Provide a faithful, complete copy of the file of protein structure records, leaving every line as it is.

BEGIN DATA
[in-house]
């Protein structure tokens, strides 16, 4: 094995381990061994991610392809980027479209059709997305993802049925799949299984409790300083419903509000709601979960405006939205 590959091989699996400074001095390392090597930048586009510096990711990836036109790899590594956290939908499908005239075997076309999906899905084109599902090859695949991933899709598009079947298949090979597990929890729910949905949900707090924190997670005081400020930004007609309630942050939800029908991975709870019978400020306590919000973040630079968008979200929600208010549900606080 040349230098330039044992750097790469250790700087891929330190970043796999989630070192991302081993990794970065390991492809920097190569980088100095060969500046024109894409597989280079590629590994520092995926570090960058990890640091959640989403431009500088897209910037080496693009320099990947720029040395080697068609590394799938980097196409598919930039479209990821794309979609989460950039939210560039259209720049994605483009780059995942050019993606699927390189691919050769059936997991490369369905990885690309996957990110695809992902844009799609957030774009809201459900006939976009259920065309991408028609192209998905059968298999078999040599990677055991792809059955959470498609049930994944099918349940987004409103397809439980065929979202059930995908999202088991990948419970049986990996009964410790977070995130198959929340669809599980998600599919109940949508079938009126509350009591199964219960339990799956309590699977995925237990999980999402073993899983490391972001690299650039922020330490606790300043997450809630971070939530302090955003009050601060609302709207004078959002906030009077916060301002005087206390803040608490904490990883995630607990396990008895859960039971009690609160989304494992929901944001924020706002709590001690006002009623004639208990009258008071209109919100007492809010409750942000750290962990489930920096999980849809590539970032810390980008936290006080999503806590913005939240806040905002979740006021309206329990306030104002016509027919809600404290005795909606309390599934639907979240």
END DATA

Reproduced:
[in-house]
């Protein structure tokens, strides 16, 4: 094995381990061994991610392809980027479209059709997305993802049925799949299984409790300083419903509000709601979960405006939205 590959091989699996400074001095390392090597930048586009510096990711990836036109790899590594956290939908499908005239075997076309999906899905084109599902090859695949991933899709598009079947298949090979597990929890729910949905949900707090924190997670005081400020930004007609309630942050939800029908991975709870019978400020306590919000973040630079968008979200929600208010549900606080 040349230098330039044992750097790469250790700087891929330190970043796999989630070192991302081993990794970065390991492809920097190569980088100095060969500046024109894409597989280079590629590994520092995926570090960058990890640091959640989403431009500088897209910037080496693009320099990947720029040395080697068609590394799938980097196409598919930039479209990821794309979609989460950039939210560039259209720049994605483009780059995942050019993606699927390189691919050769059936997991490369369905990885690309996957990110695809992902844009799609957030774009809201459900006939976009259920065309991408028609192209998905059968298999078999040599990677055991792809059955959470498609049930994944099918349940987004409103397809439980065929979202059930995908999202088991990948419970049986990996009964410790977070995130198959929340669809599980998600599919109940949508079938009126509350009591199964219960339990799956309590699977995925237990999980999402073993899983490391972001690299650039922020330490606790300043997450809630971070939530302090955003009050601060609302709207004078959002906030009077916060301002005087206390803040608490904490990883995630607990396990008895859960039971009690609160989304494992929901944001924020706002709590001690006002009623004639208990009258008071209109919100007492809010409750942000750290962990489930920096999980849809590539970032810390980008936290006080999503806590913005939240806040905002979740006021309206329990306030104002016509027919809600404290005795909606309390599934639907979240």